Sean Osner returned to Egypt from Jordan just weeks ago. He was in a Bedouin community of between 1,500 and 2,000 people in a village called Safawi, close to the country’s border with Iraq.
“It was like Mars,” he said. “That kind of terrain – very barren. Lots of rocks around.”
Osner set up a community centre with 10 Intel Corp. 486 computers and five Pentium IIIs for the local residents – mostly shepherds and goatherds – to share with four non-profit women’s organizations.
At first, it might seem that Bedouins would have no need for the Internet, especially compared with more basic concerns like food and shelter. But the Internet can help local residents get better medical care and education and it may even help bring money into the community.
“One of the things we designed the community centre for was to help the local women find markets in other parts of the world for their products,” Osner said. “That would keep those traditions alive in their community.”
Osner’s trip to Jordan was on behalf of the United Nations Information Technology Services (UNITeS), which received a mandate from UN Secretary-General Kofi Annan this past spring to bridge the digital divide in Third World countries.
Working on another IT-related assignment for United Nations Volunteers (UNV), which coordinates the volunteers for the UNITeS program, Osner (firstname.lastname@example.org) recently visited the Egyptian village of El Ghar. There were 400 phones for 100,000 people, and those 400 phones shared a single phone line.
At a technology access community centre in the Egyptian city of Zagazig, which has around 1 million inhabitants, 4,000 people were waiting for a chance to use one of four available computer terminals. “There is an overwhelming demand that we can’t possibly fill,” Osner said.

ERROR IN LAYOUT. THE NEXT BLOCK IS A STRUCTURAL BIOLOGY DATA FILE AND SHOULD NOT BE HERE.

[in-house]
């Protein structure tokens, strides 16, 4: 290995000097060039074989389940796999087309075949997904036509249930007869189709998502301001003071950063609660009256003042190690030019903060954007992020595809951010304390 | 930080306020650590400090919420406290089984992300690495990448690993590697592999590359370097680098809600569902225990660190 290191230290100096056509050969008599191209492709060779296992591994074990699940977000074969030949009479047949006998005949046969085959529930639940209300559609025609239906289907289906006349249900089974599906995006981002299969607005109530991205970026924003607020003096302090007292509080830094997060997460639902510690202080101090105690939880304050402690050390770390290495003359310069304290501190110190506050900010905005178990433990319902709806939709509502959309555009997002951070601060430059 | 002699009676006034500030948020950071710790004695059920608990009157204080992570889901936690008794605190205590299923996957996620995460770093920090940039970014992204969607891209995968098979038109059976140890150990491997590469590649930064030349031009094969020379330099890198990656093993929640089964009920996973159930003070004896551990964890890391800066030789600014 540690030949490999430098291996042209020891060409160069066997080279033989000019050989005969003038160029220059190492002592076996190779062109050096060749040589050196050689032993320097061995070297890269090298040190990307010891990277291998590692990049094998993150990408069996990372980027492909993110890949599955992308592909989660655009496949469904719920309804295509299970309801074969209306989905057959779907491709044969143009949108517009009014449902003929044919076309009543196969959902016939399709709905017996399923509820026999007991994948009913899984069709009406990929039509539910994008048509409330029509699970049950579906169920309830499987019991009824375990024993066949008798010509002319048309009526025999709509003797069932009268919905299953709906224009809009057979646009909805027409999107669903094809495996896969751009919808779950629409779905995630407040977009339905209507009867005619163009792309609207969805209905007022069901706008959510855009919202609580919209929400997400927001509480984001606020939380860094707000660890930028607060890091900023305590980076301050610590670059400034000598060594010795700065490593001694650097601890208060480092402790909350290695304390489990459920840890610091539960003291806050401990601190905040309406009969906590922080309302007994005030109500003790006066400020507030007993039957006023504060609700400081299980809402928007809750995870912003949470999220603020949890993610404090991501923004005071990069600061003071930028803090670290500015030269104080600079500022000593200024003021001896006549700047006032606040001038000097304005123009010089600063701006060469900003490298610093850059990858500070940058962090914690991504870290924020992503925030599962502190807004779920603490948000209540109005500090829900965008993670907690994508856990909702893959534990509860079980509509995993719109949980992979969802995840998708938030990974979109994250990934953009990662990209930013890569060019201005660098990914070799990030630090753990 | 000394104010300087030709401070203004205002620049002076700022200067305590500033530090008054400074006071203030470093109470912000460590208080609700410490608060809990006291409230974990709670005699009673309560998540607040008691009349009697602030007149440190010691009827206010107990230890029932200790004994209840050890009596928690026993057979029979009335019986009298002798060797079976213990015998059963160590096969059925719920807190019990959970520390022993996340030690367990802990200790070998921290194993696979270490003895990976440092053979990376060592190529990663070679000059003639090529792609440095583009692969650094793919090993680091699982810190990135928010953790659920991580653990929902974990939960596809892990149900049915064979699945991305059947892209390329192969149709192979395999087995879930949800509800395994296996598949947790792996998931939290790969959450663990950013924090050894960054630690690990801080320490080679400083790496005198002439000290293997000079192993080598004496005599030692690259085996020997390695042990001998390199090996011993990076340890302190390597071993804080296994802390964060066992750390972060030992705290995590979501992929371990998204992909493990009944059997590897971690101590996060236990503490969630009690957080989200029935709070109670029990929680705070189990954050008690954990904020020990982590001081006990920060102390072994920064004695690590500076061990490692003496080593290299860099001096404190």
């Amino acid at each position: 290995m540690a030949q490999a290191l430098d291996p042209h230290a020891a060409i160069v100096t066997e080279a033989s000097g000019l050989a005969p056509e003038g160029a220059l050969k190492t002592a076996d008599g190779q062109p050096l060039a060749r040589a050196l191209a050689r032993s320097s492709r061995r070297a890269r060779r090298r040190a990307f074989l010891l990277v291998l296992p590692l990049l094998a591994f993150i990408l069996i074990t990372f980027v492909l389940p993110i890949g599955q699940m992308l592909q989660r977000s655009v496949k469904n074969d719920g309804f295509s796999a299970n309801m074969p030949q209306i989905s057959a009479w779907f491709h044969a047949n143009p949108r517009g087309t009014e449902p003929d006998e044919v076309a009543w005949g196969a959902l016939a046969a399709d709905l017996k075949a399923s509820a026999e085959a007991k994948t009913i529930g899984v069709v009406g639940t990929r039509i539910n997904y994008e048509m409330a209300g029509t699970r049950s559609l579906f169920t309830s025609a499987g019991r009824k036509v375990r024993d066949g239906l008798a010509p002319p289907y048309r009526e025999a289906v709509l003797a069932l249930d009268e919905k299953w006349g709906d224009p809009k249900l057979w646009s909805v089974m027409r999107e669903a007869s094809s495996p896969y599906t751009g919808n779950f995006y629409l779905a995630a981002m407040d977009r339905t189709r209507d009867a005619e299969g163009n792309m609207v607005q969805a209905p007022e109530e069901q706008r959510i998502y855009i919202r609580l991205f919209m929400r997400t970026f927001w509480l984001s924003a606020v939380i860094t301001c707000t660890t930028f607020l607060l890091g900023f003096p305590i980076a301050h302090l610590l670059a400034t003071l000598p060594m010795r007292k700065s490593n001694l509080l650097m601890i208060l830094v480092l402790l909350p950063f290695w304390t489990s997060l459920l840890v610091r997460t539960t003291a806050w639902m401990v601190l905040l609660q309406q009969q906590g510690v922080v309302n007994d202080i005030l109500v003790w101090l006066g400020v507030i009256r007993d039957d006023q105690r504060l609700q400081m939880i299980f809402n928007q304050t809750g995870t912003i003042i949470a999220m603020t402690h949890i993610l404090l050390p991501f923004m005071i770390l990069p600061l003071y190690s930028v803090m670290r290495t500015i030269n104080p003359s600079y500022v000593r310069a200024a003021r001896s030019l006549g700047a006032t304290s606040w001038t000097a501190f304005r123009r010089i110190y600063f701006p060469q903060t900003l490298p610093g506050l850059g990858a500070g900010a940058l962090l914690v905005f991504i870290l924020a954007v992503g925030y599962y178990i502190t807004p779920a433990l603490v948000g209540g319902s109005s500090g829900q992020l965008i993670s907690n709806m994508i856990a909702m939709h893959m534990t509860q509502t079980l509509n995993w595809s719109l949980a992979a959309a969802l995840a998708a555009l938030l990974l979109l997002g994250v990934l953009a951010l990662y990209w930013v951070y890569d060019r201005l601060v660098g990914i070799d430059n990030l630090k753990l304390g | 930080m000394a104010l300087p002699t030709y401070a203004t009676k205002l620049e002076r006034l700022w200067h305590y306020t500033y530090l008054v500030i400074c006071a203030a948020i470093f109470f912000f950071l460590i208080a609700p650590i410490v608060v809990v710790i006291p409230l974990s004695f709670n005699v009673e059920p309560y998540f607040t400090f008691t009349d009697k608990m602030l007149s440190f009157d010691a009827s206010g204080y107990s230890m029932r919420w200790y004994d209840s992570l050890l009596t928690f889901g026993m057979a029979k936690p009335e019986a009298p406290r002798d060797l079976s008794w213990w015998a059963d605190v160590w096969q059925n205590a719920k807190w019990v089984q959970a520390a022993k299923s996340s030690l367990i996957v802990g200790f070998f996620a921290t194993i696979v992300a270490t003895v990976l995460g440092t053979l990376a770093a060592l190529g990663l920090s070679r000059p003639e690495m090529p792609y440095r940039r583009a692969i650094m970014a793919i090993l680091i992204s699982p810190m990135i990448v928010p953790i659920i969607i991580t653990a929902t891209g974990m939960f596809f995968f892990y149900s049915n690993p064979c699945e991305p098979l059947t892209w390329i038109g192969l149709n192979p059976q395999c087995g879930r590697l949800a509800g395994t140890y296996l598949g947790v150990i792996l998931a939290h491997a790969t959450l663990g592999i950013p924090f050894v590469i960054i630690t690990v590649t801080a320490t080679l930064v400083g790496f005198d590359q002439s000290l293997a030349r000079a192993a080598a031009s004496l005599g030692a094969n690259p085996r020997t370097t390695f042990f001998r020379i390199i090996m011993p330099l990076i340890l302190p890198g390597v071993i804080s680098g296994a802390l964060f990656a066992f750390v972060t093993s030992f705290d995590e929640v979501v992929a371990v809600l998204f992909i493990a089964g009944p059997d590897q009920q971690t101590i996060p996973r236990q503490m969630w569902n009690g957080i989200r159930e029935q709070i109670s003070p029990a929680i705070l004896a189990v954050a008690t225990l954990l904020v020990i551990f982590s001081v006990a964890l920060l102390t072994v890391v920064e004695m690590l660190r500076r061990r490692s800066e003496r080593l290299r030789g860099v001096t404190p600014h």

Visitors, many of whom – even the university students – have never touched a computer, learn how to use word processors and e-mail, perform Internet searches and set up e-commerce sites.
One page set up by a local entrepreneur can be found at www.tacc.egnet.net/tacc/rabab. Rabab’s Leather Products is a one-stop shop for made-to-order outerwear.
While Osner’s Jordan assignment was for only two weeks, other missions can last as long as two years, said UNV spokeswoman Nanette Braun.
Volunteers receive travel expenses, insurance and a living stipend that varies country by country but usually amounts to between US$800 and US$1,500 per month. People can apply by visiting the UNV web site at www.unv.org.
Experts say the volunteers could play a key role in helping businesses in developing countries hop on the New Economy bandwagon – not just in setting up the computers but in teaching people to use them.
“The shortage of skilled people is one of the biggest problems developing countries face in joining the digital revolution,” said Bruce McConnell, president of McConnell International LLC, which does technology and management policy consulting in more than 120 countries.
And not only the local economy benefits, said Ernest Wilson, director of the Center for International Development at the University of Maryland in College Park. Markets are expanding fast in developing countries, he said, and that’s one reason companies like Cisco Systems Inc. and Motorola Inc. have been active in overseas education efforts for years.
For example, Cisco Systems Inc. donated US$3.5 million to UNITeS in July for educational programs in more than half of the world’s least-developed countries and said it would deliver the investment through its global Cisco Networking Academy.
“That’s where the markets are going to be,” Wilson said.
So far, 23 UNITeS volunteers have taken assignments in